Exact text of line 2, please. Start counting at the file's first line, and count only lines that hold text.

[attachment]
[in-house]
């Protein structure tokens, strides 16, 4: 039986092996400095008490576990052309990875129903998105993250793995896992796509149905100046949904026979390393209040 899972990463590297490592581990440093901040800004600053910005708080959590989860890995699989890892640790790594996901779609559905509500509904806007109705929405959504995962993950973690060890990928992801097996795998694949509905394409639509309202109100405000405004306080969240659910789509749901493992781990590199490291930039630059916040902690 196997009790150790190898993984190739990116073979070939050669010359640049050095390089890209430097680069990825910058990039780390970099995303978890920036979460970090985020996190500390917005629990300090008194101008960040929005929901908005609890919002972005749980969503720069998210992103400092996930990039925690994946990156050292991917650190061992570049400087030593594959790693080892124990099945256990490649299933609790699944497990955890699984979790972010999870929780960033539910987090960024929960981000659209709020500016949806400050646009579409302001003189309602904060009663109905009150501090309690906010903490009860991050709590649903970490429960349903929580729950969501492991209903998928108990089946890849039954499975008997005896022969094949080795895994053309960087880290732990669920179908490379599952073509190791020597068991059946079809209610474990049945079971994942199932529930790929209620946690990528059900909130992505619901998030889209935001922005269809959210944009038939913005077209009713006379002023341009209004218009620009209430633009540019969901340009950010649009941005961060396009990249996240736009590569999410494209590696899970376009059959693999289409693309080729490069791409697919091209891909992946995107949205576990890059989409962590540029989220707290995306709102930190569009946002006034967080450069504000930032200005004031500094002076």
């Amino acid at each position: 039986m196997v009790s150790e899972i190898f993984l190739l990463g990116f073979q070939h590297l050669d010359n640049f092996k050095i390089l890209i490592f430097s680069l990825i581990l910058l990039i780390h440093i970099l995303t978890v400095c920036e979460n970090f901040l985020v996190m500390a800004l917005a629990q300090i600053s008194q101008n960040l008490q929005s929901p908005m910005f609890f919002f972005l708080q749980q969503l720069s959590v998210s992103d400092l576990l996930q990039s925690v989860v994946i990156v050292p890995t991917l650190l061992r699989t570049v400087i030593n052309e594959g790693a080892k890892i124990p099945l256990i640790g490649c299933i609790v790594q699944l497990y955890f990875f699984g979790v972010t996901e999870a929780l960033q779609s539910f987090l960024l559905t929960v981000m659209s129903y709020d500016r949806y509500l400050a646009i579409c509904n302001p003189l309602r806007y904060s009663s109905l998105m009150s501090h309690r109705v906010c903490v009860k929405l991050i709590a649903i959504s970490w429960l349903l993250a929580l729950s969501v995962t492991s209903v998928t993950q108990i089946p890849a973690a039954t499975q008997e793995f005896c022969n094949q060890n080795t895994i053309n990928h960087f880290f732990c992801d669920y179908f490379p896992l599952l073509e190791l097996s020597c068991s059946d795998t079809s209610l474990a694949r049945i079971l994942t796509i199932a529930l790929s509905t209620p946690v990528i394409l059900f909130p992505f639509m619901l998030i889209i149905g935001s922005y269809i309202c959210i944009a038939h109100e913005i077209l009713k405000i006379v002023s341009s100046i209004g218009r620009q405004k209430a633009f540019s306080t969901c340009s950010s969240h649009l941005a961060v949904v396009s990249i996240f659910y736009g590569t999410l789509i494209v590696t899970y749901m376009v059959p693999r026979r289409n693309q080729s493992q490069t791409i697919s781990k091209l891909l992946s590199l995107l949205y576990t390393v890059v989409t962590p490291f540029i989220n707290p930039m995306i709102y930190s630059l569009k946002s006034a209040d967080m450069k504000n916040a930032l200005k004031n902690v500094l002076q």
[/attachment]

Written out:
């Protein structure tokens, strides 16, 4: 039986092996400095008490576990052309990875129903998105993250793995896992796509149905100046949904026979390393209040 899972990463590297490592581990440093901040800004600053910005708080959590989860890995699989890892640790790594996901779609559905509500509904806007109705929405959504995962993950973690060890990928992801097996795998694949509905394409639509309202109100405000405004306080969240659910789509749901493992781990590199490291930039630059916040902690 196997009790150790190898993984190739990116073979070939050669010359640049050095390089890209430097680069990825910058990039780390970099995303978890920036979460970090985020996190500390917005629990300090008194101008960040929005929901908005609890919002972005749980969503720069998210992103400092996930990039925690994946990156050292991917650190061992570049400087030593594959790693080892124990099945256990490649299933609790699944497990955890699984979790972010999870929780960033539910987090960024929960981000659209709020500016949806400050646009579409302001003189309602904060009663109905009150501090309690906010903490009860991050709590649903970490429960349903929580729950969501492991209903998928108990089946890849039954499975008997005896022969094949080795895994053309960087880290732990669920179908490379599952073509190791020597068991059946079809209610474990049945079971994942199932529930790929209620946690990528059900909130992505619901998030889209935001922005269809959210944009038939913005077209009713006379002023341009209004218009620009209430633009540019969901340009950010649009941005961060396009990249996240736009590569999410494209590696899970376009059959693999289409693309080729490069791409697919091209891909992946995107949205576990890059989409962590540029989220707290995306709102930190569009946002006034967080450069504000930032200005004031500094002076």